Friday, October 08, 2010

Thou Shall Not Bend

‘You must not bend”, said my doc. I had gone to him ‘cos of back pain – something a person like me fighting a deadly disease should not ignore.
‘Not even to pick up something from the floor?’, I asked.
‘No’, he said quietly. ‘It’d be nice if you use a walker at home. When you go out, use a walking stick’.

The doc is a soft spoken man of few words and he seemed appalled that the instruction he had given three years back - not to bend - was not taken seriously.

'So it shall be', i told myself. ‘I shall not bend. Nothing to get panicky about’, i said to myself. ‘After all he said i could walk, travel, climb stairs.

But soon i realised that life without bending is not easy. Just imagine you can't bend to scratch your little toe when it itches!

After i got back from the hospital, I was taking the newspaper to my room when i dropped it. I started to bend when a shout stopped me. “Don’t bend, molly” yelled Sunny, my husband who was watching me from the top of the stairs. He came running down and picked up the paper for me and put the walking stick in my hand. ‘Use this’, he said, ‘it’ll remind you that you are not supposed to bend.’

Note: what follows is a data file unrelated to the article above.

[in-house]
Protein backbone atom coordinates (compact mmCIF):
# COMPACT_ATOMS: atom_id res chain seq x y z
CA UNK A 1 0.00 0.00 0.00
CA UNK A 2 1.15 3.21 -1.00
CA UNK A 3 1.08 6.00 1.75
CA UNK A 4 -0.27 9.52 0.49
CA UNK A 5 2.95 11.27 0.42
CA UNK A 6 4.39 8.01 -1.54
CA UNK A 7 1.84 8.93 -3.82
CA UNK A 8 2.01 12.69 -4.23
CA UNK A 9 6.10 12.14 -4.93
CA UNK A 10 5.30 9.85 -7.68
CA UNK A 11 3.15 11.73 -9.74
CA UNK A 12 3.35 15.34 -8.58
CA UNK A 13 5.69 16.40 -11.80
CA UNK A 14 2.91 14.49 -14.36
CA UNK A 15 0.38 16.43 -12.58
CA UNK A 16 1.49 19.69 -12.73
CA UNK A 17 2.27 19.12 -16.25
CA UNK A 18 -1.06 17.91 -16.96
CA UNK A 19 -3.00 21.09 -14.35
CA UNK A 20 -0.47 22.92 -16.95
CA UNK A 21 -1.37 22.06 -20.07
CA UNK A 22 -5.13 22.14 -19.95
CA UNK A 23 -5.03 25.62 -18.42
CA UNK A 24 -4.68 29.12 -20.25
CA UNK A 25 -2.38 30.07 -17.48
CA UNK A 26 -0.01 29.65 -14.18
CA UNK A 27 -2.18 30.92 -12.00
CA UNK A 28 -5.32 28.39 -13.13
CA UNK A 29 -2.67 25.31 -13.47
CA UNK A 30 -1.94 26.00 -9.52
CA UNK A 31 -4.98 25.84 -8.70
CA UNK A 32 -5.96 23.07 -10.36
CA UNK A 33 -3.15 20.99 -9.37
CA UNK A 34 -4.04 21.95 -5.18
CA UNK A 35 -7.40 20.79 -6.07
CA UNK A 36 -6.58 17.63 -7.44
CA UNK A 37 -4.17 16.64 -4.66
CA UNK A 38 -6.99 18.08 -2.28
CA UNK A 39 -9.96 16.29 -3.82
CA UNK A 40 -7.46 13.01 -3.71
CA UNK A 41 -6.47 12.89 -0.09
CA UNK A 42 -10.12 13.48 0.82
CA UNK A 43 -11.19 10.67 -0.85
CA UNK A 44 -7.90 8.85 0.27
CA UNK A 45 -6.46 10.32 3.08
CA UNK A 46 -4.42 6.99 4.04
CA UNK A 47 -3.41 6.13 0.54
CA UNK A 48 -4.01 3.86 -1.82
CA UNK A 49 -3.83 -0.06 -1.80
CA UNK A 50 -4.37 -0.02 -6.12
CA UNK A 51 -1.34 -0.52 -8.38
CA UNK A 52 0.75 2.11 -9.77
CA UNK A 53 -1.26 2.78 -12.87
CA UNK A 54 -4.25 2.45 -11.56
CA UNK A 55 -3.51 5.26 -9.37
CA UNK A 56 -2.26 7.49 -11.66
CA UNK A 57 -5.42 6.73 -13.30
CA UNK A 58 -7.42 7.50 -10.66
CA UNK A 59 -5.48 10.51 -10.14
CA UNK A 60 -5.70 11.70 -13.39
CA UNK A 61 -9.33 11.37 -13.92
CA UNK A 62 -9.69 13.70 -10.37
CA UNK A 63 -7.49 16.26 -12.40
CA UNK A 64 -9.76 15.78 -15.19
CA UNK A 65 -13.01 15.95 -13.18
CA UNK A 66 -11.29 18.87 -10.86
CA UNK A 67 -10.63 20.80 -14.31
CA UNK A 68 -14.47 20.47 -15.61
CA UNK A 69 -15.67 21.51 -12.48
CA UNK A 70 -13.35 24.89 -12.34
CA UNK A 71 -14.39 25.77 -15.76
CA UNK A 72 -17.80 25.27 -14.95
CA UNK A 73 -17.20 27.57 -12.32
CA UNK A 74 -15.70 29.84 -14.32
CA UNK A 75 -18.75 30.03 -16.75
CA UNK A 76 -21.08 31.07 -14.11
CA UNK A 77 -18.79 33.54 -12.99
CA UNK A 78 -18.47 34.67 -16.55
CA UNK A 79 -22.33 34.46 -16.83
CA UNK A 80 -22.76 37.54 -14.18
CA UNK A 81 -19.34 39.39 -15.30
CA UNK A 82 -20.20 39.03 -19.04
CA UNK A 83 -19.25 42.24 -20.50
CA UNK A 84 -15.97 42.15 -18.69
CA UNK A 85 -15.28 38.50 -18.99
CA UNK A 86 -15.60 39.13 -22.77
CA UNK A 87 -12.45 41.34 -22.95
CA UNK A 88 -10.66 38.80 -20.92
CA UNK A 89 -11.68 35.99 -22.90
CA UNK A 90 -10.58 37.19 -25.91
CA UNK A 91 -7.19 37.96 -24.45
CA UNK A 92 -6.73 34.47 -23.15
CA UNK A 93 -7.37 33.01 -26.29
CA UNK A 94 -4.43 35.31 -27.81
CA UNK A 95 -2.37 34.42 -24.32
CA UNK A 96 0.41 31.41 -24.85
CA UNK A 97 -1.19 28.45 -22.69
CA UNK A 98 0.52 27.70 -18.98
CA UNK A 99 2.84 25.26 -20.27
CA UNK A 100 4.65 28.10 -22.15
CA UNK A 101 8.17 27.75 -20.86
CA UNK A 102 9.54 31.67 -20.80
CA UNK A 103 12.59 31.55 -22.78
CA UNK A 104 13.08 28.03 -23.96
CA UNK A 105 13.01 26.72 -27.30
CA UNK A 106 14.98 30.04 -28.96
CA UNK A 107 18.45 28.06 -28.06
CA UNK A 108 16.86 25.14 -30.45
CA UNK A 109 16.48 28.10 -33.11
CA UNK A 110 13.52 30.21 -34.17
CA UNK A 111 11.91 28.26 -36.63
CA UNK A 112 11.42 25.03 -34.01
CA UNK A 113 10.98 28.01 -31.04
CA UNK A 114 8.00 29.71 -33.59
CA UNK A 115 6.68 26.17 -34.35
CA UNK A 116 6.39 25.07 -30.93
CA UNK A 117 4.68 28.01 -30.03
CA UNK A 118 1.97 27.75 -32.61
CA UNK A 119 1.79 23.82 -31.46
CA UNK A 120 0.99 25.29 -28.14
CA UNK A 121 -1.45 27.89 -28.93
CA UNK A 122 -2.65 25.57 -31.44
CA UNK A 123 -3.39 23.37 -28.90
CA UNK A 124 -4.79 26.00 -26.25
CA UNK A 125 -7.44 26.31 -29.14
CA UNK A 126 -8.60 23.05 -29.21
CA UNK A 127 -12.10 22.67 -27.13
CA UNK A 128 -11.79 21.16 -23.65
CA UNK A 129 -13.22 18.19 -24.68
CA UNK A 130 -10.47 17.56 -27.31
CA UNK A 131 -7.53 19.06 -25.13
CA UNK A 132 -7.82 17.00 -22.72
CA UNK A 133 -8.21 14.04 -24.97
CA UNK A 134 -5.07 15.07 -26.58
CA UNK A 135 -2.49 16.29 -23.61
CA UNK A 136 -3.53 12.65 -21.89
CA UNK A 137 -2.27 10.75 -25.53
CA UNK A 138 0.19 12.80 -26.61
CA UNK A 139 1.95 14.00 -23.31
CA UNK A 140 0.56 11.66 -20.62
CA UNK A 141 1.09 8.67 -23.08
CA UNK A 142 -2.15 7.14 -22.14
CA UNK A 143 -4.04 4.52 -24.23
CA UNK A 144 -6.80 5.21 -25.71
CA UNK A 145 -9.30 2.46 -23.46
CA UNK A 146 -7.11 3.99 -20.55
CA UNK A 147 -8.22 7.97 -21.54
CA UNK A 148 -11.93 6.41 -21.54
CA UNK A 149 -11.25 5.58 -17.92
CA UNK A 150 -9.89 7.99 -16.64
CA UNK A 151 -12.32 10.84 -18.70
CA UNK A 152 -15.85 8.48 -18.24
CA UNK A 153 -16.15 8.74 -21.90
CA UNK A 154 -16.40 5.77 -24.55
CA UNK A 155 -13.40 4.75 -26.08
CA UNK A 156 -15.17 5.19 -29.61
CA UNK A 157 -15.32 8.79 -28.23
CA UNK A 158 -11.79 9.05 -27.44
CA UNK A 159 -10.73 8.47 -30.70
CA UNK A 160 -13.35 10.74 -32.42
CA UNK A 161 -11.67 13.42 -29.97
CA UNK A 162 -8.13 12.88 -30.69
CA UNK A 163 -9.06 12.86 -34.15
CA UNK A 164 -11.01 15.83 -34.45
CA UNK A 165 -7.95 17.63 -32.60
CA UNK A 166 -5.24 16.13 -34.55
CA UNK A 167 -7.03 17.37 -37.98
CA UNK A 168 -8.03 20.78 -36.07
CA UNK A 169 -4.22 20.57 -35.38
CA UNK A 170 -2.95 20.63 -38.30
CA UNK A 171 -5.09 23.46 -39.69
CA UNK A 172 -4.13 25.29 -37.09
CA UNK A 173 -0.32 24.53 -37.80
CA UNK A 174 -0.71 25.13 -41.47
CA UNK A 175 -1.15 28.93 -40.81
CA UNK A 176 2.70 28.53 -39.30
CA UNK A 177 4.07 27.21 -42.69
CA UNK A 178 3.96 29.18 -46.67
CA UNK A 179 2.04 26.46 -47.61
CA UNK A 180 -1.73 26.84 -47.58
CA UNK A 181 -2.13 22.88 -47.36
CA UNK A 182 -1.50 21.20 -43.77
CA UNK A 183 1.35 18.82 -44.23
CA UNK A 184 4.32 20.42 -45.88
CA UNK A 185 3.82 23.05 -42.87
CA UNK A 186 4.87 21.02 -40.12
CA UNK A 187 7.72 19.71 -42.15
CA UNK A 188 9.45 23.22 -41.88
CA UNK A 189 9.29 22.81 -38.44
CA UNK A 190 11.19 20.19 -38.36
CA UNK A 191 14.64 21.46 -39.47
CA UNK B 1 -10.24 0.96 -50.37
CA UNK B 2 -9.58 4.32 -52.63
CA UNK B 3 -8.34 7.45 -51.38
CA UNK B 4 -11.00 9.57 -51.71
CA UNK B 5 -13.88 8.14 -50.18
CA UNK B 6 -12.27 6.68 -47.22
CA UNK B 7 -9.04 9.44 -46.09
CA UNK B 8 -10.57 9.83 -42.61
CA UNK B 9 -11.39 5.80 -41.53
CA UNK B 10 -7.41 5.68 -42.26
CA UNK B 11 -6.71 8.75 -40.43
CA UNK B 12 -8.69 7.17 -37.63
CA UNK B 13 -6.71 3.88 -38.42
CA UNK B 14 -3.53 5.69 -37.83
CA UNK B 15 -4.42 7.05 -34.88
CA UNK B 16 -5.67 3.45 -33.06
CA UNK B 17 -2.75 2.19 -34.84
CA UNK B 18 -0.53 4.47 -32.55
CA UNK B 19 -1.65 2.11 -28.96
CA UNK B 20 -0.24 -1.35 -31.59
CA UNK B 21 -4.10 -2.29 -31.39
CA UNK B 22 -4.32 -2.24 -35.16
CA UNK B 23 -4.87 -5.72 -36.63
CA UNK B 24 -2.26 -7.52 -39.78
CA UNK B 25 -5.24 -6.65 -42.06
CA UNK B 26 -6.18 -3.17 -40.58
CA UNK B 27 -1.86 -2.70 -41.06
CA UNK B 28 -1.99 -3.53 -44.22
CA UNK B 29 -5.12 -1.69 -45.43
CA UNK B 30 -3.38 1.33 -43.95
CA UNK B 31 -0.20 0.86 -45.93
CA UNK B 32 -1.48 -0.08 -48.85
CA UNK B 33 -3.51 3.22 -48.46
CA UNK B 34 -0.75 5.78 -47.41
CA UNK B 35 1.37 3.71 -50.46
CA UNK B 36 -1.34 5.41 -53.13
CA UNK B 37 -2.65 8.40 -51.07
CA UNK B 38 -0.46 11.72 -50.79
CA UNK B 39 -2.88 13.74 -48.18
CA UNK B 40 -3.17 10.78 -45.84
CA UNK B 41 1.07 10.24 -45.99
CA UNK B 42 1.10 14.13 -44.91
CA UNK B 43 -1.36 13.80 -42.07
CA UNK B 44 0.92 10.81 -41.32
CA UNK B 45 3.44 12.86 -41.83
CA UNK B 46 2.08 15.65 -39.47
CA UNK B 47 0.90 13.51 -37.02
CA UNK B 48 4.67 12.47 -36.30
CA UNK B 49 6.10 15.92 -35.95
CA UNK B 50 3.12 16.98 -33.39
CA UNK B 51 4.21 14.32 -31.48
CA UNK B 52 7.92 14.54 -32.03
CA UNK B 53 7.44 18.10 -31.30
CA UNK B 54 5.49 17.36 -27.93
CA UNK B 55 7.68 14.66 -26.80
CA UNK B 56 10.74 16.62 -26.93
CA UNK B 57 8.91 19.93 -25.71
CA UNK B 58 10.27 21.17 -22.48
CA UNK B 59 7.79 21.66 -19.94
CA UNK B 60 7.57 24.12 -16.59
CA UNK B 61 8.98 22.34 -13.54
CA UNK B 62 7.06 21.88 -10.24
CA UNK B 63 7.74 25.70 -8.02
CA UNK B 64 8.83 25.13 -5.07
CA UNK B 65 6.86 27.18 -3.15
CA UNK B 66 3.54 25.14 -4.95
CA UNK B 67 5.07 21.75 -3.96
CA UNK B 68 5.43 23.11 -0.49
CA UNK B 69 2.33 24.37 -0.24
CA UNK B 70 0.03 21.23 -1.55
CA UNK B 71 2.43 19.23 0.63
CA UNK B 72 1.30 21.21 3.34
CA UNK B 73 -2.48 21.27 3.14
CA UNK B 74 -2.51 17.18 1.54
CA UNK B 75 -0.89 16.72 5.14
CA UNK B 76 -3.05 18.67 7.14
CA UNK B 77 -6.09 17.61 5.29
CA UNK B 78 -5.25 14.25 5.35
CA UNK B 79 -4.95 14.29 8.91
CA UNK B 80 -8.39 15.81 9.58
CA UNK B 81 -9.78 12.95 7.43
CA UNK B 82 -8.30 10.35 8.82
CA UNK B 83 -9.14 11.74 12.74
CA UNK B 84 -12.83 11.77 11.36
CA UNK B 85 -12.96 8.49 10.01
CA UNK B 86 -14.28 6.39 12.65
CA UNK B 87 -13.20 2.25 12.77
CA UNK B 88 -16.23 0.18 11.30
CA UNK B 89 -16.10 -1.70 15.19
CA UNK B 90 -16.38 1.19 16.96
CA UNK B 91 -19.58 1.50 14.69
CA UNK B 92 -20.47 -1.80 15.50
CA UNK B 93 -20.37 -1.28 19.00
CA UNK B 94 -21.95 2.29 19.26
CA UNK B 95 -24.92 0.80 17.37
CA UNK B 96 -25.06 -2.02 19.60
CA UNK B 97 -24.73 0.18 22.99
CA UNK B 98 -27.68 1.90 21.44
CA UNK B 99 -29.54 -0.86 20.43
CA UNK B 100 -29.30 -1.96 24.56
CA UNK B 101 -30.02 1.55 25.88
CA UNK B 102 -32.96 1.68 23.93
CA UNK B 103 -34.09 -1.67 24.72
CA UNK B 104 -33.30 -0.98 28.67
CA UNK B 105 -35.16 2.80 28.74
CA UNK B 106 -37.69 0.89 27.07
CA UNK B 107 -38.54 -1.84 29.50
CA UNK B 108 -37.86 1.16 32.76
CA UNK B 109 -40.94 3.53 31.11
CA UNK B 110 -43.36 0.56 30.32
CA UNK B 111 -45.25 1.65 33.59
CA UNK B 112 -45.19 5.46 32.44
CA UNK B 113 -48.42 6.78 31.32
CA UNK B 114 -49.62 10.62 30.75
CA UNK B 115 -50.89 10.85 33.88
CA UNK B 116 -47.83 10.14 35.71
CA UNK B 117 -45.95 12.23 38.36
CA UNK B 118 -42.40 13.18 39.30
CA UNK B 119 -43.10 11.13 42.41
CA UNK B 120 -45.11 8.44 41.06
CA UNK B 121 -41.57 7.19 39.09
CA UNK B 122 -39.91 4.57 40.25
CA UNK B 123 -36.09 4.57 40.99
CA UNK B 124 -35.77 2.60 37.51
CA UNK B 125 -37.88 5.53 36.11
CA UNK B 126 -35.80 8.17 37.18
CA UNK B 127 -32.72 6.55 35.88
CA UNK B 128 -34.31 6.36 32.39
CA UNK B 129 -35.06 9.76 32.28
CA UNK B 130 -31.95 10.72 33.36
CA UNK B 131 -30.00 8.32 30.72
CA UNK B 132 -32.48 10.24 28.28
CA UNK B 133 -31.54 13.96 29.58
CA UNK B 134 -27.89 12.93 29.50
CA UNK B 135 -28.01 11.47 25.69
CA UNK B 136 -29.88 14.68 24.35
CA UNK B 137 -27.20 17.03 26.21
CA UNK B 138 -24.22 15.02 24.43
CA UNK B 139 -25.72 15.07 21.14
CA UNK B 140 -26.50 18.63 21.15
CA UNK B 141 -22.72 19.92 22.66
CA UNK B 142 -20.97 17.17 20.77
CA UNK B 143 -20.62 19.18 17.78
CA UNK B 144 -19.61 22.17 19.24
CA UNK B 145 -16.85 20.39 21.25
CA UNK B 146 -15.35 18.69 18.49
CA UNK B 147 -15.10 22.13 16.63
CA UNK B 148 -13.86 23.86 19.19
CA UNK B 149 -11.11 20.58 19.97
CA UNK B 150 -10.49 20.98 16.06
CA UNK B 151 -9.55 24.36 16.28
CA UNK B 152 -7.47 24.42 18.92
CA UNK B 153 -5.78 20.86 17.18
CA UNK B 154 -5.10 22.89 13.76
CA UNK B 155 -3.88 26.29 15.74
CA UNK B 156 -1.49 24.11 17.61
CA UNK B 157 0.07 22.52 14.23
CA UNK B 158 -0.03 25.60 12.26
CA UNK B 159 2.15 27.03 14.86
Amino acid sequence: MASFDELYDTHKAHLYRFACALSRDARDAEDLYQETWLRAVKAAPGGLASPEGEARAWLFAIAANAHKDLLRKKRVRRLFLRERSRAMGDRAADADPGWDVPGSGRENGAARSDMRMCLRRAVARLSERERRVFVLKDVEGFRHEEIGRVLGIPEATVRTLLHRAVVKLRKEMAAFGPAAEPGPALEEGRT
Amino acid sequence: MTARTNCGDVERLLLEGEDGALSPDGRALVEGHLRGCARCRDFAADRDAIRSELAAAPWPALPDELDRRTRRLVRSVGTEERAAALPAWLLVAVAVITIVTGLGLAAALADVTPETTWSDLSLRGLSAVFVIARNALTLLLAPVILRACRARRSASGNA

Later in the day, wishing to make myself useful, i decided to help to set the table. The dish in which we served fancy dishes was in the cupboard below the kitchen platform, and leaning on the stick i started to bend down, “Miss, Miss Miss, don’t’, screamed Shiny who looked after me during my treatment. ‘I’ll take it. Don’t bend. Please go and sit at the dining table. I’ll manage on my own’.

Well, so much for my effort to be of help.

The next day I began to feel a little depressed. The implication of not bending at all hit me like a ton of bricks when i dropped my medicine strip and my eighty four year old mother-in-law rushed to pick it up with ‘Molly don’t bend, DONT bend. I’ll pick it up for you’.